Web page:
All in the Presentation
John Bullington's and James Holmes' culinary performance art: now showing at an Alamo Drafthouse Theatre (or elsewhere) near you
Austin film lovers who packed the Alamo Drafthouse on South Lamar during the opening weekend of Charlie and the Chocolate Factory had no idea the lengths to which the staff had gone to provide them with a unique food and film experience. Chefs John Bullington and James Holmes had designed two menus to complement the film: a Chocolate Feast for special screenings and Violet Beauregard's Chewing Gum Meal available on weekend nights (see menus, p.48). General manager Mike Sherrill raced all over town buying up cases of inexpensive little Carlos V chocolate bars so the staff could unwrap them, rewrap them in a custom Wonka Bar wrapper, and distribute them to every ticket holder. During each showing, one candy bar came complete with a golden ticket good for $50 worth of food and drink at the Alamo. In the opening weeks of the movie, the theatre served three sold-out Chocolate Feasts, hundreds of Chewing Gum Meals, and gave away more than 5,000 chocolate bars.
The freedom to add creative culinary embellishments to the presentation of such films as Charlie and the Chocolate Factory is one of the primary reasons Alamo Drafthouse founders Tim and Karrie League chose to sell their fledgling corporate franchise operation in 2004. "We realized pretty quickly that operating the franchise business was not how we wanted to spend our time, and selling made it possible for us to build the South Lamar theater and focus on what we really like doing," Karrie League explains. What the Leagues enjoy, and excel at, is a combination of eclectic programming and innovative enhancements that include Rolling Roadshows on giant inflatable movie screens; unique film festivals with the likes of Harry Knowles, Quentin Tarantino, and Peter Bogdanovich; films paired with live music and/or comedy routines; and distinctive film and food combinations with custom menus.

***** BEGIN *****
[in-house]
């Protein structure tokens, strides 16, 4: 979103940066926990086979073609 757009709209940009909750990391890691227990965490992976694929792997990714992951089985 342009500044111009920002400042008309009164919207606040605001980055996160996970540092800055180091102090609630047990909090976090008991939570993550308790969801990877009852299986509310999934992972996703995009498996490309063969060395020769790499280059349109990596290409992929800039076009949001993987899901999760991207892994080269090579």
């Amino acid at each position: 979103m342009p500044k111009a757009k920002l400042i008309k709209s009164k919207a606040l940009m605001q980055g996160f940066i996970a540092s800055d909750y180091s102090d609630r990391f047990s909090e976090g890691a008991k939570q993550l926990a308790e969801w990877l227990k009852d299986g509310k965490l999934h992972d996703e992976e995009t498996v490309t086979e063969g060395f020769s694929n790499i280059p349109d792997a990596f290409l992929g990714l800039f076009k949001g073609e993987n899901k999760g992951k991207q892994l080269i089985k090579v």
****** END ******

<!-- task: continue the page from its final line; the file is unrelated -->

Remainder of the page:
As a movie theatre and restaurant hybrid, the regular Drafthouse menu offers burgers, fries, sandwiches, salads, individual pizzas, and desserts. The Leagues had long toyed with the idea of hiring chefs to expand the culinary offerings at the theatres and were finally able to do so at the beginning of this year. "We wanted chefs who could take charge of the busy kitchens and also be excited about the food and film projects," she says. They realized it might be a challenge to find chefs with the creativity to design myriad special film menus as well as the organizational skills to oversee high-volume production kitchens that regularly feed several hundred people every couple of hours. Luckily, they found two eminently qualified men to helm the kitchen operations at the Drafthouse Village and the newly built theatre on South Lamar.
"We had been to Mars and loved the food, so we were glad when John Bullington applied for a job," Karrie recalls. Indeed, Bullington came to the interview brimming with food and film ideas of his own, making it obvious he shared their enthusiasm for the possibilities inherent in their concept. "Ishtar has always been one of my favorite movies, and a friend and I prepared a meal for a special screening of Ishtar at the Alamo Lake Creek in 2004," Bullington says. "The crowd loved it, and I was hooked! I really wanted this job." Likewise, the Leagues recognized chef James Holmes as a kindred spirit when he and a group of students from the Texas Culinary Academy prepared the food to accompany a screening of Peter Greenway's The Cook, The Thief, His Wife, and Her Lover at a Cannibal Film Festival in 2003. "I told them then to keep me in mind if they ever decided to ramp up their food," he says, "and I jumped at the chance to work here when I found out they were hiring."